Loading ...
Sorry, an error occurred while loading the content.
 

Re: [WarOf1812] The Letter "J" in the alphabet

Expand Messages
  • spikeyj@crosslink.net
    ... The letter J/j (as something separate from I/i) was introduced in the 16th century. It took a while for the usage to become standardized (just like so many
    Message 1 of 12 , Jun 4, 2001
      On Mon, 4 Jun 2001, Scott Jeznach wrote:

      > In the mid to late 18th century, the letter "J" was not used in the English
      > alphabet. The letter "I" was used for both "I" and "J."
      >
      > Was the letter "J" in use by our period (ie: the early 19th Century)?

      The letter J/j (as something separate from I/i) was introduced in the
      16th century. It took a while for the usage to become standardized
      (just like so many other elements of spelling during the early
      centuries of printing), so in the 17th and maybe even conceivably
      early 18th century there would still be some confusion.

      By the 1812 time period the usage was pretty much standardized,
      although I'm sure misleading typefaces (that minimize the difference
      between i and j) could give one the impression that they were still
      interchangeable.

      Spike Y Jones
    • HQ93rd@aol.com
      In a message dated 4/06/01 2:06:38 PM, BritcomHMP@aol.com writes:
      Message 2 of 12 , Jun 4, 2001
        In a message dated 4/06/01 2:06:38 PM, BritcomHMP@... writes:

        << In a message dated 6/4/2001 3:18:33 PM Central Daylight Time,
        scottj@...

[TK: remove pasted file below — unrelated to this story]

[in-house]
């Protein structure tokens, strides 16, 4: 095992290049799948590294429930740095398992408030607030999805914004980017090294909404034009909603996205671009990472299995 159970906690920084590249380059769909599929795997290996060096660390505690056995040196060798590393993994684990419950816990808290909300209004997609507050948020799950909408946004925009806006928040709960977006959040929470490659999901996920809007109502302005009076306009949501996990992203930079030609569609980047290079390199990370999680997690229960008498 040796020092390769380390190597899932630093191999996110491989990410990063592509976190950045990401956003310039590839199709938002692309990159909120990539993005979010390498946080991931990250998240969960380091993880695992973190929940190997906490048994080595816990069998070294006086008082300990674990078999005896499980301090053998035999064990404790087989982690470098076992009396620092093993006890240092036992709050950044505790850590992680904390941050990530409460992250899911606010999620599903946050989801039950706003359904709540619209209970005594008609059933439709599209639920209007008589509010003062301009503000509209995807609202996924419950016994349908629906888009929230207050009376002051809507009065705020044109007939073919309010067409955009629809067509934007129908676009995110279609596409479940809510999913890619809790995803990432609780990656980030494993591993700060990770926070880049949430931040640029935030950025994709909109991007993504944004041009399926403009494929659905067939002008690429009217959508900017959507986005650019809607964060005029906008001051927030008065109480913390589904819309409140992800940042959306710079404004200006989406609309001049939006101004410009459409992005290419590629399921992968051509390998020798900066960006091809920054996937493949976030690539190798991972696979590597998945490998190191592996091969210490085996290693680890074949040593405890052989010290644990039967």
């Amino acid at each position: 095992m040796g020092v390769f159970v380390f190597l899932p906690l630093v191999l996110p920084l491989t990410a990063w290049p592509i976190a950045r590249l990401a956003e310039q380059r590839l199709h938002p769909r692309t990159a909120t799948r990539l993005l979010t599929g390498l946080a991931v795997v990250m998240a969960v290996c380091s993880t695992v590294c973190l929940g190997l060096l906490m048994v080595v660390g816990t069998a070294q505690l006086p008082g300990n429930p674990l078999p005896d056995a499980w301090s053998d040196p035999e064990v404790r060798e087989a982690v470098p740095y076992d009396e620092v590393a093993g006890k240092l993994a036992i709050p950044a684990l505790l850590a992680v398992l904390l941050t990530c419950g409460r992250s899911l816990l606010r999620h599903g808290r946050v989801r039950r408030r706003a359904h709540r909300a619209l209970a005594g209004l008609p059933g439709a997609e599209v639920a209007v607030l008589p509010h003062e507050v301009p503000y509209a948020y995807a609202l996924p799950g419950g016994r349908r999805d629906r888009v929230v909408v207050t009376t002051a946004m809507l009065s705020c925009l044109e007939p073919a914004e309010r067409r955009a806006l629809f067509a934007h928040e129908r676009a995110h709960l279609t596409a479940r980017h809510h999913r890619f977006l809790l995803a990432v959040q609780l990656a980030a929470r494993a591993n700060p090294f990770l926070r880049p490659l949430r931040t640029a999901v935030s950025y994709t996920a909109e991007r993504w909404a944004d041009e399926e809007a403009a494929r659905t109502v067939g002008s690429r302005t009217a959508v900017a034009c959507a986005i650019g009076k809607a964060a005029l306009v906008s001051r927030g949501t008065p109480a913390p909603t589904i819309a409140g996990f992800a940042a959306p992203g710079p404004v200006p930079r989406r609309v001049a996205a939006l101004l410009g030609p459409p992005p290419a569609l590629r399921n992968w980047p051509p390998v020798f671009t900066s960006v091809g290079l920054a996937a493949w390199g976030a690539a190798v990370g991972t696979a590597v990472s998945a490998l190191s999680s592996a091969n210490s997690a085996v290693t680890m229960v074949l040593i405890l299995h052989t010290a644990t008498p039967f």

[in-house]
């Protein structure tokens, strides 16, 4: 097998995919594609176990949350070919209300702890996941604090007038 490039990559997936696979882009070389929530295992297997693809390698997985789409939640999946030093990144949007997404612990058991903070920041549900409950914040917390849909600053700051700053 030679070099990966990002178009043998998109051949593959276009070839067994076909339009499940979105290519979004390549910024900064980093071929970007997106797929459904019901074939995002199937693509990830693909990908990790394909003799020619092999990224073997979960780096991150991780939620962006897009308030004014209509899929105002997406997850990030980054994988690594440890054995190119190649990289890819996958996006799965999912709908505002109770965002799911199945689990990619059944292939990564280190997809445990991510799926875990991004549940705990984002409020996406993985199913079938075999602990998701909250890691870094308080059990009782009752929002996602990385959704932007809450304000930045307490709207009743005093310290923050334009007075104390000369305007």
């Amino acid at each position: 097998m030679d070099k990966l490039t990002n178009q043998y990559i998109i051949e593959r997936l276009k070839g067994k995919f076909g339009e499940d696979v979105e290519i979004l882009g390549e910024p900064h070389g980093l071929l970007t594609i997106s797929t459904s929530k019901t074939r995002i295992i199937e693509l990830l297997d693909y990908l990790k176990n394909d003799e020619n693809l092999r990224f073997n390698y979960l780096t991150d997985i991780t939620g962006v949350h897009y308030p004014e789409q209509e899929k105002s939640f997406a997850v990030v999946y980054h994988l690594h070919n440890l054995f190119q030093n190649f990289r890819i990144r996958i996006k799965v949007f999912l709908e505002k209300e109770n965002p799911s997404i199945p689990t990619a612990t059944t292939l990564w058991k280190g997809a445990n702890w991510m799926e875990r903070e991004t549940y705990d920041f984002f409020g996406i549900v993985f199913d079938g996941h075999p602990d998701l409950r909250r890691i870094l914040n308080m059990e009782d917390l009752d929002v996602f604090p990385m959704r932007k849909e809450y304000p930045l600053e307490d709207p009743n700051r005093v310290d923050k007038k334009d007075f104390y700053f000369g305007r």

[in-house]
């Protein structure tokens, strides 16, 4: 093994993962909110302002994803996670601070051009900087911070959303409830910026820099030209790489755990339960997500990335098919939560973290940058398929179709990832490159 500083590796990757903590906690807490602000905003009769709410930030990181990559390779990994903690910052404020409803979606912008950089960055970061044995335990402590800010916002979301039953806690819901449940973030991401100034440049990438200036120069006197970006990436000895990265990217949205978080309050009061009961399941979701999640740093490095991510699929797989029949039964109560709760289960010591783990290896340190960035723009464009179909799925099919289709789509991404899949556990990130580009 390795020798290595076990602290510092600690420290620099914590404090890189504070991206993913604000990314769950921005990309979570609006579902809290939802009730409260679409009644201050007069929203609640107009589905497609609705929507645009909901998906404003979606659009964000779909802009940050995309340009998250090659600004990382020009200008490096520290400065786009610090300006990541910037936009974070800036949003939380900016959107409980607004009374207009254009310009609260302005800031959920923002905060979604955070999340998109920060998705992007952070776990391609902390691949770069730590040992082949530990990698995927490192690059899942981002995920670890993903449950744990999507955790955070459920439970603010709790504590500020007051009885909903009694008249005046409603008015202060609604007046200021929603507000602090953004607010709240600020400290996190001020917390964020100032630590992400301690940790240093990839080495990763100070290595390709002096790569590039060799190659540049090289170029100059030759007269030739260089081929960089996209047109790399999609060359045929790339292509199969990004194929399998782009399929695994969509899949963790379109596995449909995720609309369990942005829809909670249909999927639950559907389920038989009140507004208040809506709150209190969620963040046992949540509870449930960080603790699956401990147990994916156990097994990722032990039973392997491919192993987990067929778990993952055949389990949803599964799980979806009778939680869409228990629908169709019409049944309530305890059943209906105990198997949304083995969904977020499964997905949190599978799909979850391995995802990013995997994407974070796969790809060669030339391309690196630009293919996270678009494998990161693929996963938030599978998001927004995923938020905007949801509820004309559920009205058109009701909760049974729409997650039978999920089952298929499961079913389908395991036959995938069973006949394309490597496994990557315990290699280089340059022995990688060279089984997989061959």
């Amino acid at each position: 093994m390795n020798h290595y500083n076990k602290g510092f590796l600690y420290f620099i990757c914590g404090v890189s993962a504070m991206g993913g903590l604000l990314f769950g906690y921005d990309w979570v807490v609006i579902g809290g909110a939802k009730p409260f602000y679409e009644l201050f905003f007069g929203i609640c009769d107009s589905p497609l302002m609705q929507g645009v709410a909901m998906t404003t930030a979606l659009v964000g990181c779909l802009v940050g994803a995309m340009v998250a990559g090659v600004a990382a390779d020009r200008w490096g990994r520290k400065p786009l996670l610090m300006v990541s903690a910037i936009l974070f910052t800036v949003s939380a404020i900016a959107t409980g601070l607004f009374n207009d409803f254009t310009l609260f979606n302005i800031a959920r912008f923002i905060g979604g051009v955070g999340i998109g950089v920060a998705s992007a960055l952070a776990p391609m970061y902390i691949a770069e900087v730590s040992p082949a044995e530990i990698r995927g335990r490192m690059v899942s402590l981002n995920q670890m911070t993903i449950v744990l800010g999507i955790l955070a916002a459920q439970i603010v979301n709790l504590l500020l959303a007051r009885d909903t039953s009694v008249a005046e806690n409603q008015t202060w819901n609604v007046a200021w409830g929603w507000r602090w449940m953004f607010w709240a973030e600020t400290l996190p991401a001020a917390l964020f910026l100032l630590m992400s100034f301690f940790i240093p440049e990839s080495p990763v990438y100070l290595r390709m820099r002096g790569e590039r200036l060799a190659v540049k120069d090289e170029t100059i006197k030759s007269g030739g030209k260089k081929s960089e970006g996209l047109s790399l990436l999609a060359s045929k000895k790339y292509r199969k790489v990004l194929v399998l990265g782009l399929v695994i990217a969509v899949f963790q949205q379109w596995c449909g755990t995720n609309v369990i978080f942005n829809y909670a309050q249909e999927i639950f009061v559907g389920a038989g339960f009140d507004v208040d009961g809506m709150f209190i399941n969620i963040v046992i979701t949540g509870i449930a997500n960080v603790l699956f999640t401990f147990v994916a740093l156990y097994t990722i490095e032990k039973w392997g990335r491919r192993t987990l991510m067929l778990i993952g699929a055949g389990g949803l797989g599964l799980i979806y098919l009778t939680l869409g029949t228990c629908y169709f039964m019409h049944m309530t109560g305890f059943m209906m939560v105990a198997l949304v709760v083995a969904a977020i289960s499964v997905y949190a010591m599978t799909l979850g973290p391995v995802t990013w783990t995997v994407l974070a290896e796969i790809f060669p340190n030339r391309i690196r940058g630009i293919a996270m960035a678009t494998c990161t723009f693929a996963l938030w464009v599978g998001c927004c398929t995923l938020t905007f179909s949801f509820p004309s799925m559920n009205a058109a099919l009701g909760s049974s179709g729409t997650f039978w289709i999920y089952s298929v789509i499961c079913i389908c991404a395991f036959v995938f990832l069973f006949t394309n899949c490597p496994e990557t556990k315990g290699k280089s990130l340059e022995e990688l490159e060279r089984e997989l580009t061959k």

writes:

        << In the mid to late 18th century, the letter "J" was not used in the English
        alphabet. The letter "I" was used for both "I" and "J.">>

        Actually it is in Latin that there is no "J"; in English in anything like its
        modern form "J" is most certainly used

        <<Was the letter "J" in use by our period (ie: the early 19th Century)? >>

        Absolutely. The earliest book in my collection is 1786, this has the usual
        figure that looks like 'f' for a small 'S' but it has both 'i' and 'j'.
        >>

        And don't forget that little ol' King James Bible book thingy...

        (And I've never seen any of my ancestors listed as "Iennings"....)


        B
        93rd SHRoFLHU
        THE Thin Red Line
        www.93rdhighlanders.com
      • dancingbobd@webtv.net
        Hi everyone, I own an butcher knife made in Shefield in the period 1800-1840 by John Wilson Co. It is marked I WILSON. He made knives from the 3rd qtr of the
        Message 3 of 12 , Jun 4, 2001
          Hi everyone,

          I own an butcher knife made in Shefield in the period 1800-1840 by John
          Wilson Co. It is marked I WILSON. He made knives from the 3rd qtr of
          the 18th Cen. well into the 20th Cen. I imagine that he did not want to
          change his "brand" name which was known for high quality. Prior to 1800
          Wilson marked his knives with a touch mark of a pepper corn and a
          diamond. The name was added at the start of the 19th Cen. The
          documentation for this came from the Museum of the Fur Trade Quarterly.

          I also have a 1763 set of Engineer manuals published in Britain which
          uses j as we would today. Things were not as uniform as they are today
          in usage and spelling.

          Regards,

          Bob Dorian
          US Engineers
        • Angela Gottfred
          There is definitely _something_ odd about the way i & j were viewed in the early 19C. My c.1806 edition of Johnson s dictionary considers i and j to be
          Message 4 of 12 , Jun 5, 2001
            There is definitely _something_ odd about the way "i" & "j" were viewed in
            the early 19C. My c.1806 edition of Johnson's dictionary considers 'i' and
            'j' to be the same letter, alphabetizing 'jay' and 'jazel' before 'ibis'.
            'Ibis' to 'idyl' are followed by 'jealous' to 'jezebel'. 'Jezebel' is
            followed by 'if' and so on. I wonder if this is some academic affectation
            that comes from the fact that there is no 'j' in Latin.